MIT1_258JS10_lec11

MIT1_258JS10_lec11 - RIDERSHIP PREDICTION Outline 1....

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- - - Outline 1. Introduction: route ridership prediction needs and issues. 2. Alternative approaches to route ridership prediction. rofessional dgement Professional judgement Survey-based methods Cross-sectional models Time-series models 3. Examples of route ridership prediction methods: TC lasticity ethod TTC elasticity method "Direct Demand" models 4. IS ased Simultaneous quations Route evel Model GIS Based, Simultaneous Equations, Route Level Model 5. Network-Based Forecasting Methods TransCAD EMME/2 Nigel Wilson 1.258J/11.541J/ESD.226J Spring 2010, Lecture 11 1 RIDERSHIP PREDICTION
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1. as a result of fare aeeastct cacuato 1. Predicting ridership/revenue as a result of fare changes Predicting ridership/revenue changes systemwide prediction usually required -- f re elasticity calculation -- time-series econometric model -- best methods use two-stage, market segment model 2. Predicting ridership/revenue for general agency planning and budgeting purposes: systemwide prediction required -- trend projection -- time-series econometric model Nigel Wilson 1.258J/11.541J/ESD.226J Spring 2010, Lecture 11 2 Roles for Ridership/Revenue Prediction
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3. Predicting ridership/revenue as a result of service changes route-level prediction usually required service changes of interest include changes in: -- period(s) of operation -- eadway headway -- route configuration -- stop spacing -- service type (e.g., local versus express) e will focus on (short- n) route- vel prediction methods. We will focus on (short run) route level prediction methods. Nigel Wilson 1.258J/11.541J/ESD.226J Spring 2010, Lecture 11 3 Roles for Ridership/Revenue Prediction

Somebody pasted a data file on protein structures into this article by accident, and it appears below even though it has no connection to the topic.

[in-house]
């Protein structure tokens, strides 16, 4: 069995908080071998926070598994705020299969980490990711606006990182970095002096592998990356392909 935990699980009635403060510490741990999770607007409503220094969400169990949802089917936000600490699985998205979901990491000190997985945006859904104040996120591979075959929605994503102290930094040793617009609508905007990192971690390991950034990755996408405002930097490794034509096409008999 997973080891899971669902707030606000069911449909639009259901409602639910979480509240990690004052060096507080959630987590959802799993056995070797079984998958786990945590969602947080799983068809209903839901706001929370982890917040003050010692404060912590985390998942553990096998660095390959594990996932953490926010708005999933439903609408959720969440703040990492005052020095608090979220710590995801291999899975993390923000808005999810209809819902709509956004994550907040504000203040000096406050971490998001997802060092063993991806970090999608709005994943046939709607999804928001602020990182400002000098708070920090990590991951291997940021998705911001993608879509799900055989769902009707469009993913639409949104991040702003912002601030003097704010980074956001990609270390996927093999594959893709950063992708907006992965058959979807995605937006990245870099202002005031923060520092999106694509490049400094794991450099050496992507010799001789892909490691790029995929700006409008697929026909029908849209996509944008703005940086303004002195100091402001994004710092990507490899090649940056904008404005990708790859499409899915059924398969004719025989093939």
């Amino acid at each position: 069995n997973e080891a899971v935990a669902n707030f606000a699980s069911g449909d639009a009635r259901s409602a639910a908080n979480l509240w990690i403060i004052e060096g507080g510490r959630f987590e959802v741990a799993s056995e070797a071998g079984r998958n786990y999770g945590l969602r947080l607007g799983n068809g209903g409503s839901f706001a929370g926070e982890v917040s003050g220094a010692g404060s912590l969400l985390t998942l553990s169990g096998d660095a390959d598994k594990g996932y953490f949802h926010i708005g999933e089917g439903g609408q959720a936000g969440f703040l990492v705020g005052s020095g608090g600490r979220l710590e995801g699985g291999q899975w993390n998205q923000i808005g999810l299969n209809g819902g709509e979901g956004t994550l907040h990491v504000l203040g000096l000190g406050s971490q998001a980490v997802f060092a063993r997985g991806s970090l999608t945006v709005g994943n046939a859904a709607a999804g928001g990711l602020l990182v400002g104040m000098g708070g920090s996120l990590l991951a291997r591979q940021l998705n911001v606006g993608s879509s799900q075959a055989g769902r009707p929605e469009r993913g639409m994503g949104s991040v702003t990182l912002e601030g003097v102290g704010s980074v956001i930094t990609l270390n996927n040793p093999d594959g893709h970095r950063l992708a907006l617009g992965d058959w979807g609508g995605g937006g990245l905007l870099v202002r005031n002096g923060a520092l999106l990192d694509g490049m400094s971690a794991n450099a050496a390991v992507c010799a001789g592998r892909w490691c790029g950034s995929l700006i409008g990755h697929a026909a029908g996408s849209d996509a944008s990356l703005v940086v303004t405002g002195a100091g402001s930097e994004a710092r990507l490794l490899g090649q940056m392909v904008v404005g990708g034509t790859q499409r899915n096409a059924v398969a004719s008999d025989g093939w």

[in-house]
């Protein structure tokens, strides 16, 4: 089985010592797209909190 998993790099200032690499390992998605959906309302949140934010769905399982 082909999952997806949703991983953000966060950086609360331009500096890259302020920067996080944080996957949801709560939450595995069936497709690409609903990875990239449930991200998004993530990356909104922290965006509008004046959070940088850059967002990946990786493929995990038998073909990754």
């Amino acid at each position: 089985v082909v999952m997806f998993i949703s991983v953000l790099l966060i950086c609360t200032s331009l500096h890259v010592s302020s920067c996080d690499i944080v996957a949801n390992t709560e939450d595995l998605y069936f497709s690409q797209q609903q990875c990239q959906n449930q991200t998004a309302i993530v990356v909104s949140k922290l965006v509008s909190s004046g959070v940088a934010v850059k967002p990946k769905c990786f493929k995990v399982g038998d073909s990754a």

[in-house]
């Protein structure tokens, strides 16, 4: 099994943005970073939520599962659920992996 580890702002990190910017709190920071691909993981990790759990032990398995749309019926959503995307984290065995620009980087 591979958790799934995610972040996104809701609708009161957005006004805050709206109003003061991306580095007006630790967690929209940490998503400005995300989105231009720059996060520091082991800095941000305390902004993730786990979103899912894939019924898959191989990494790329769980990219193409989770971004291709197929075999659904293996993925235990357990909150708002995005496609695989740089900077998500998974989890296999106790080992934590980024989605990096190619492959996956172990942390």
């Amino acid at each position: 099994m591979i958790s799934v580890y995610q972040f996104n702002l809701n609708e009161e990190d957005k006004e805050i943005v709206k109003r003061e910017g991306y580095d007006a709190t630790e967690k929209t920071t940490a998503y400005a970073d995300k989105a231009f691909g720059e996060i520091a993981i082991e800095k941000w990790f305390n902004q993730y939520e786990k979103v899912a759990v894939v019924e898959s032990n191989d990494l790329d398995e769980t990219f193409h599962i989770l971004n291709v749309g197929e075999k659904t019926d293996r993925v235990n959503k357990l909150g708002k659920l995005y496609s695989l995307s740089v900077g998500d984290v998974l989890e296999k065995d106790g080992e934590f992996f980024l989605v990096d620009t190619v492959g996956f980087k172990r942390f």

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1. EXOGENOUS (uncontrollable): Auto ownership/availability & operating costs Fuel prices & availability Demographics (age, gender, etc.) Activity system (population & employment distributions, etc.) Usually can be assumed to be "fixed" in the short-run. Nigel Wilson 1.258J/11.541J/ESD.226J Spring 2010, Lecture 11 4 Factors Affecting Transit Ridership
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2. ENDOGENOUS (controllable): •F a r e • Headway (wait time) • Route structure (walk time; ride time) •C r o w d i n g * • Reliability* * Usually not explicitly accounted for in ridership prediction methods. Nigel Wilson 1.258J/11.541J/ESD.226J Spring 2010, Lecture 11 5 Factors Affecting Transit Ridership
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Traditional Approach: Exogenous Change: monitor ridership change Endogenous Change: modify system accordingly Reactive -- does not attempt to anticipate impacts prior to the exogenous/endogenous change occurring. Nigel Wilson 1.258J/11.541J/ESD.226J Spring 2010, Lecture 11 6 Route Ridership Prediction
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Current Practice: Little attention given to the problem in many agencies, except for fare changes and major capital projects Traditional urban transport planning models inappropriate and ineffective (generally not detailed enough and too complex to run repeatedly) • Ad-hoc, judgemental methods dominate Nigel Wilson 1.258J/11.541J/ESD.226J Spring 2010, Lecture 11 7 Route Ridership Prediction
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1. Professional judgement 2. Non-committal survey techniques 3. Cross-sectional data models Time-series data models 4.
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This note was uploaded on 12/06/2011 for the course ESD 11.380j taught by Professor Fredsalvucci during the Fall '02 term at MIT.

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MIT1_258JS10_lec11 - RIDERSHIP PREDICTION Outline 1....

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